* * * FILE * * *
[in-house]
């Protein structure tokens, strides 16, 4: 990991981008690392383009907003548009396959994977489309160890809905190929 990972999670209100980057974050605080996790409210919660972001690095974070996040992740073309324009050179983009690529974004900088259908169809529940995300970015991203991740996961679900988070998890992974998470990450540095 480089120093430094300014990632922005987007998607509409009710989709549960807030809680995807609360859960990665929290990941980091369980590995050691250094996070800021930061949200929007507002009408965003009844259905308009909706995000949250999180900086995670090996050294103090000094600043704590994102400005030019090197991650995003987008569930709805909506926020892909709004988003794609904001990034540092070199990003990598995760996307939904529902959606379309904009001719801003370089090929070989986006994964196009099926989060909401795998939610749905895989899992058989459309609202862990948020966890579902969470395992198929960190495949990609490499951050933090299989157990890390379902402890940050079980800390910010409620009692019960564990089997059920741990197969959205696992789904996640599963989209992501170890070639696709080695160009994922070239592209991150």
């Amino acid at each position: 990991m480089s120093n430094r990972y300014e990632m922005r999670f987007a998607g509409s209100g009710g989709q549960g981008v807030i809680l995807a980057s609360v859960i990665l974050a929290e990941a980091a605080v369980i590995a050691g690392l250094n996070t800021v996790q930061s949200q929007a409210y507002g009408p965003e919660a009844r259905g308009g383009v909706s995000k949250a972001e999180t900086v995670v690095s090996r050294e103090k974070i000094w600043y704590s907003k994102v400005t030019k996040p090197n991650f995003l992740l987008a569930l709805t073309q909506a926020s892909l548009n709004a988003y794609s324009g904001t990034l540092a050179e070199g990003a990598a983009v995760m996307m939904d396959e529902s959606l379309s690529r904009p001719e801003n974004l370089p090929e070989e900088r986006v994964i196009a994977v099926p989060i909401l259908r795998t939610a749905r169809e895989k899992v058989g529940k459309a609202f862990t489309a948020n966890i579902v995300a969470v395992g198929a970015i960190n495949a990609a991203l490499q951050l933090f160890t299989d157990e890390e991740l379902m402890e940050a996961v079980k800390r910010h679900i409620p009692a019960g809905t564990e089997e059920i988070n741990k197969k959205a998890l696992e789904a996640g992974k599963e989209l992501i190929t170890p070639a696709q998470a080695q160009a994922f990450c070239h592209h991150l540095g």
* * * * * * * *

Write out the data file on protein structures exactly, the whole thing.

[in-house]
């Protein structure tokens, strides 16, 4: 990991981008690392383009907003548009396959994977489309160890809905190929 990972999670209100980057974050605080996790409210919660972001690095974070996040992740073309324009050179983009690529974004900088259908169809529940995300970015991203991740996961679900988070998890992974998470990450540095 480089120093430094300014990632922005987007998607509409009710989709549960807030809680995807609360859960990665929290990941980091369980590995050691250094996070800021930061949200929007507002009408965003009844259905308009909706995000949250999180900086995670090996050294103090000094600043704590994102400005030019090197991650995003987008569930709805909506926020892909709004988003794609904001990034540092070199990003990598995760996307939904529902959606379309904009001719801003370089090929070989986006994964196009099926989060909401795998939610749905895989899992058989459309609202862990948020966890579902969470395992198929960190495949990609490499951050933090299989157990890390379902402890940050079980800390910010409620009692019960564990089997059920741990197969959205696992789904996640599963989209992501170890070639696709080695160009994922070239592209991150």
């Amino acid at each position: 990991m480089s120093n430094r990972y300014e990632m922005r999670f987007a998607g509409s209100g009710g989709q549960g981008v807030i809680l995807a980057s609360v859960i990665l974050a929290e990941a980091a605080v369980i590995a050691g690392l250094n996070t800021v996790q930061s949200q929007a409210y507002g009408p965003e919660a009844r259905g308009g383009v909706s995000k949250a972001e999180t900086v995670v690095s090996r050294e103090k974070i000094w600043y704590s907003k994102v400005t030019k996040p090197n991650f995003l992740l987008a569930l709805t073309q909506a926020s892909l548009n709004a988003y794609s324009g904001t990034l540092a050179e070199g990003a990598a983009v995760m996307m939904d396959e529902s959606l379309s690529r904009p001719e801003n974004l370089p090929e070989e900088r986006v994964i196009a994977v099926p989060i909401l259908r795998t939610a749905r169809e895989k899992v058989g529940k459309a609202f862990t489309a948020n966890i579902v995300a969470v395992g198929a970015i960190n495949a990609a991203l490499q951050l933090f160890t299989d157990e890390e991740l379902m402890e940050a996961v079980k800390r910010h679900i409620p009692a019960g809905t564990e089997e059920i988070n741990k197969k959205a998890l696992e789904a996640g992974k599963e989209l992501i190929t170890p070639a696709q998470a080695q160009a994922f990450c070239h592209h991150l540095g």